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WRITE: The Accidental Ghostwriter, Part II

Posted by on April 13, 2010 in Cecil Murphey, ghostwriting, Quad-Cities Christian Writers' Conference, Words of Comfort for Times of Loss | 0 comments

As promised (after a short break while I traveled and taught at the Quad-Cities Christian Writers’ Conference—more on that another time), I’ll answer some common questions about ghostwriting. I taught a ghostwriting seminar at the conference, in fact, so I should have more than enough questions and answers to share.

How did you get started ghostwriting? For this answer, I’ll refer you to Part I of my “Accidental Ghostwriter” blogs. I call myself an “accidental” ghostwriter in the sense that I did not pursue this particular niche of my professional life. I also believe that God was intentional in this process and that there are no accidents as our lives are surrendered to him.

Why would someone want to use a ghostwriter? I could answer this question in several ways, so I will. People use ghostwriters for a variety of reasons. Some don’t have time to write their books themselves. They have a busy speaking, ministry, and/or business schedule. They’ve learned that their time is best spent doing what they do well. So they pay me (or another ghostwriter like me) to do what I do well—write.

Others have the desire or time to write but not the ability. Perhaps they can’t write or organize their thoughts at all. Perhaps they can write, but not at the level traditional publishing requires. In today’s competitive market, publication requires both a large platform (potential market/audience ready to buy your book) and excellent writing. The authors I serve usually have the first. And with my assistance, they can have the second as well.

Isn’t ghostwriting dishonest? That’s probably the stickiest question of all. My answer would be that I see nothing dishonest about my side of it. The author contributes his or her work/story/message, and I provide the writing. Our contract states what (if anything) I can say about my contributions. If someone else wrote a book for me, I’d want to put his or her name on the cover (generally as a “with” or collaborative writer status). But the authors I serve don’t always have that choice. Many entities are involved in a book moving from Point A to Point B, and neither the author nor the ghostwriter is the ultimate decision-maker. I rest in God’s sovereignty and authority over all.

My friend and mentor Cec Murphey’s reputation and experience now allow his name to appear on the cover of every book he ghostwrites. But that wasn’t always the case. For now, I’m content to know that the books I’ve written would not exist without the authors I serve and their message or ministry. I don’t want to take anything away from them. Ghostwriting has helped me grow spiritually as I’ve laid down the right to take credit (in some cases) for my work. God owns it all—and I don’t think he’s concerned about either my reputation or his own.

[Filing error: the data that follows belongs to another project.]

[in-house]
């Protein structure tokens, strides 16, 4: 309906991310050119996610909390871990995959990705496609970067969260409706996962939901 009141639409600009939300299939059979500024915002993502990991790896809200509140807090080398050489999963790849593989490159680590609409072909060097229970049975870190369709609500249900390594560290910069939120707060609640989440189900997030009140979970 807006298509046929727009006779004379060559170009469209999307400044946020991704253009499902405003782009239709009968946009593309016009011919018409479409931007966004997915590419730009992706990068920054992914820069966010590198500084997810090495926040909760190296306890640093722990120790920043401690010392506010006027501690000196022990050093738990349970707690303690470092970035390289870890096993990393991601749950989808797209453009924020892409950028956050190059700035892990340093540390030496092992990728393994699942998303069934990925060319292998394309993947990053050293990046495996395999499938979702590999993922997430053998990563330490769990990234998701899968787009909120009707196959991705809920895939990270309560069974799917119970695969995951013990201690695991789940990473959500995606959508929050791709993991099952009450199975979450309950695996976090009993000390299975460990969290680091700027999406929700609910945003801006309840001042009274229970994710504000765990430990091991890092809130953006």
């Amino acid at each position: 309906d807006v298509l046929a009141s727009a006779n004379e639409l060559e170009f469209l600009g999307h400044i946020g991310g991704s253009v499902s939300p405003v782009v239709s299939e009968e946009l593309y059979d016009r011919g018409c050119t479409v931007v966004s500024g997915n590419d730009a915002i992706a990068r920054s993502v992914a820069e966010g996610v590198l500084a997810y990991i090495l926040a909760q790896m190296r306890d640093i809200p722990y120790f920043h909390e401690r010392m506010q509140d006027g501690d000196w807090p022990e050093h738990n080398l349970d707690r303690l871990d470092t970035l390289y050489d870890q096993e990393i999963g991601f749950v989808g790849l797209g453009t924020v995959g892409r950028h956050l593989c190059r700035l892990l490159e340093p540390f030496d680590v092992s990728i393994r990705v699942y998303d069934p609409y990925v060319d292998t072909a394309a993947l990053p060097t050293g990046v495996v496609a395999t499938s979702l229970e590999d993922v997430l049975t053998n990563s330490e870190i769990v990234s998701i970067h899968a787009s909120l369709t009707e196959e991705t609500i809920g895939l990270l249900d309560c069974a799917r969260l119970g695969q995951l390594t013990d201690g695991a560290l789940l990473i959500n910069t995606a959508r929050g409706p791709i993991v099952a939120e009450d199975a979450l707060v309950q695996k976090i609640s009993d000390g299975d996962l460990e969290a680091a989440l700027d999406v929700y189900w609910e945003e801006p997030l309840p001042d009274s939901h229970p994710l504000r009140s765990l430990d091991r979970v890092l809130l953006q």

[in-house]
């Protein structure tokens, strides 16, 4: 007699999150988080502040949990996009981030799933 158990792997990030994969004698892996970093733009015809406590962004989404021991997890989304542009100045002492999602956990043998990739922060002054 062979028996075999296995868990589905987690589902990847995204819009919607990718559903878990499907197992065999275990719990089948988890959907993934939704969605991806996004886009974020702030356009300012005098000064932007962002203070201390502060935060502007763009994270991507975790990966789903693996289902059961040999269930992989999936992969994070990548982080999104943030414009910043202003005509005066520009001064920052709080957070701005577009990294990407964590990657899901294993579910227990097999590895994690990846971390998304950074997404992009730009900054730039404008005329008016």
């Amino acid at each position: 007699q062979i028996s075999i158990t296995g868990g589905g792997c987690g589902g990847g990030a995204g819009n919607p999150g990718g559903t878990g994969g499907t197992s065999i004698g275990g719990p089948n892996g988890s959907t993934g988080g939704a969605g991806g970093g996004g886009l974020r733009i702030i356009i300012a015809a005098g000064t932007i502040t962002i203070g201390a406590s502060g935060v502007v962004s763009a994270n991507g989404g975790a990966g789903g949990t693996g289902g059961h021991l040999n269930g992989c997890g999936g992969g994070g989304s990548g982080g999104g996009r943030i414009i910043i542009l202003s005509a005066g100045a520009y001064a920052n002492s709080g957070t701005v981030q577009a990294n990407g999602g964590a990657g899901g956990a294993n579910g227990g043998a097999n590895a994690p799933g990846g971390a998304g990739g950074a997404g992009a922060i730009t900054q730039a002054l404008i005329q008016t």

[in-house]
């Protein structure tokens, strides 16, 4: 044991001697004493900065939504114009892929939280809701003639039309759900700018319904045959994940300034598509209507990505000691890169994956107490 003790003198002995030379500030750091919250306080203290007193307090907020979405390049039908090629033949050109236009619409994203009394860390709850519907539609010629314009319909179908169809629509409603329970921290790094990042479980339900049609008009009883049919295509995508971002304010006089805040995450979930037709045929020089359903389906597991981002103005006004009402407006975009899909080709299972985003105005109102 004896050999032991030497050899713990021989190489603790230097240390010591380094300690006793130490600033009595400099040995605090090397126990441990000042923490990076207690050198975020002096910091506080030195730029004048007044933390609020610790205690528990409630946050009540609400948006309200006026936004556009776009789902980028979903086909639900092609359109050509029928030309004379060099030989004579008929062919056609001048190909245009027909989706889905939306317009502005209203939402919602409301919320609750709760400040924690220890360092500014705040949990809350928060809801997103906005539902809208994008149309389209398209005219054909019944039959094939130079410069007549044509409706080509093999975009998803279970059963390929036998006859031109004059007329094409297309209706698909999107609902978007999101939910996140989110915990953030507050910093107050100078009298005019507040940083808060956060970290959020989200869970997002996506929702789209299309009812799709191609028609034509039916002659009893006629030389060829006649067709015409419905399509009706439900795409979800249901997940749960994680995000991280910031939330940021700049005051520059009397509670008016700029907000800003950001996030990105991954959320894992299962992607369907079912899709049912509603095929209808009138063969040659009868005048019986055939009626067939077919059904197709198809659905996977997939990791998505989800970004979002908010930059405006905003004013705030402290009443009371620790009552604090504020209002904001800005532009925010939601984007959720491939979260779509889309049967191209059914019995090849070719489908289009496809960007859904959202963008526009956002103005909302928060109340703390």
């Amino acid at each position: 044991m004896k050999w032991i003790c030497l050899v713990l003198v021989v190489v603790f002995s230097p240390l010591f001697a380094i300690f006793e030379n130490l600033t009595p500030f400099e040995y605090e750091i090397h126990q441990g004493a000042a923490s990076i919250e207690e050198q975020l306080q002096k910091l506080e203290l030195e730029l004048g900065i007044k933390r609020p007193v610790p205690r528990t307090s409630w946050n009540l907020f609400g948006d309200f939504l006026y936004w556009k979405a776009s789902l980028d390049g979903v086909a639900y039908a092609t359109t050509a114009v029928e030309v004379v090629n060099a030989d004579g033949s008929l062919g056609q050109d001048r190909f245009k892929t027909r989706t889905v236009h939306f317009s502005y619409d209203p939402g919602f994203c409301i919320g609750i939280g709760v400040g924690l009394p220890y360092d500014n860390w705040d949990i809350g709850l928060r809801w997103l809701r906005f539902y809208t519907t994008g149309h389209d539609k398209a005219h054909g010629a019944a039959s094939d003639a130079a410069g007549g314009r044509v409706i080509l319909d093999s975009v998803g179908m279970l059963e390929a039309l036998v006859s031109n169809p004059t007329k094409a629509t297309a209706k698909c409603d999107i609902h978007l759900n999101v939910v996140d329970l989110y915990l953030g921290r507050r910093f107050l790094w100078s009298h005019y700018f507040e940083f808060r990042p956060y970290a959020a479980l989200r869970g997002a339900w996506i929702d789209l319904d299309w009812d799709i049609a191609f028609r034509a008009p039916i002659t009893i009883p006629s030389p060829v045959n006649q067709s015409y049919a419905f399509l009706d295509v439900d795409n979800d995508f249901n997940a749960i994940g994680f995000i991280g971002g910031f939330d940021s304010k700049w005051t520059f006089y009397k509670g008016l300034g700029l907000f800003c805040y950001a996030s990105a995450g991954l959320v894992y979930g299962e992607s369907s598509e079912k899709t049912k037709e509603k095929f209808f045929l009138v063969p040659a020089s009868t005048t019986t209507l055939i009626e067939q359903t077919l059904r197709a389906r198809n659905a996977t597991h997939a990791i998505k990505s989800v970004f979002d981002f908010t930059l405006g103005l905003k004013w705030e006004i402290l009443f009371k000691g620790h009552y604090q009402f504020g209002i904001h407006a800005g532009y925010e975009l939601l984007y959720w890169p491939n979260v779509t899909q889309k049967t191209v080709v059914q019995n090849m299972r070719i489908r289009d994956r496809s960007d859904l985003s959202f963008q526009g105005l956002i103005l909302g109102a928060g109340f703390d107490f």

How do you find ghostwriting clients? I don’t. God brings them to me. In the case of Brent and Deanna Higgins (the authors whose book I Would Die for You began my ghostwriting journey), God showed me the value of the potential in their son’s life and writings. I offered to do whatever I could to help them without knowing I’d end up ghostwriting their book. Since that time I’ve never pursued a client. I know of ghostwriters who read or hear a great story and offer to write it. I prefer to allow God to bring opportunities my way. He’s proven faithful. And I found it interesting that, the first time I met Cec Murphey, he told me he doesn’t seek out clients either.

My greatest encouragement to other writers is to watch where God is already working and join him there. If we can’t gain our ideas and inspiration from him, we shouldn’t call ourselves writers anyway.

I discovered at the Quad-Cities conference that I love to teach on ghostwriting—and by the length of this blog, I love to write about it, too. Thanks for reading along. Feel free to ask more questions in the comments. Who knows? Part III of “The Accidental Ghostwriter” may lie ahead!

NOTE: Debbie Alloway is the winner of Words of Comfort for Times of Loss by Cecil Murphey and Liz Allison offered in an earlier blog. I’ll make sure you receive your book, Debbie, and your name will also be entered in a drawing for the special giveaway basket pictured on the original 3/30 blog post. Congratulations!

Readers, watch for more book giveaways as we continue our Read. Write. Pray journey.

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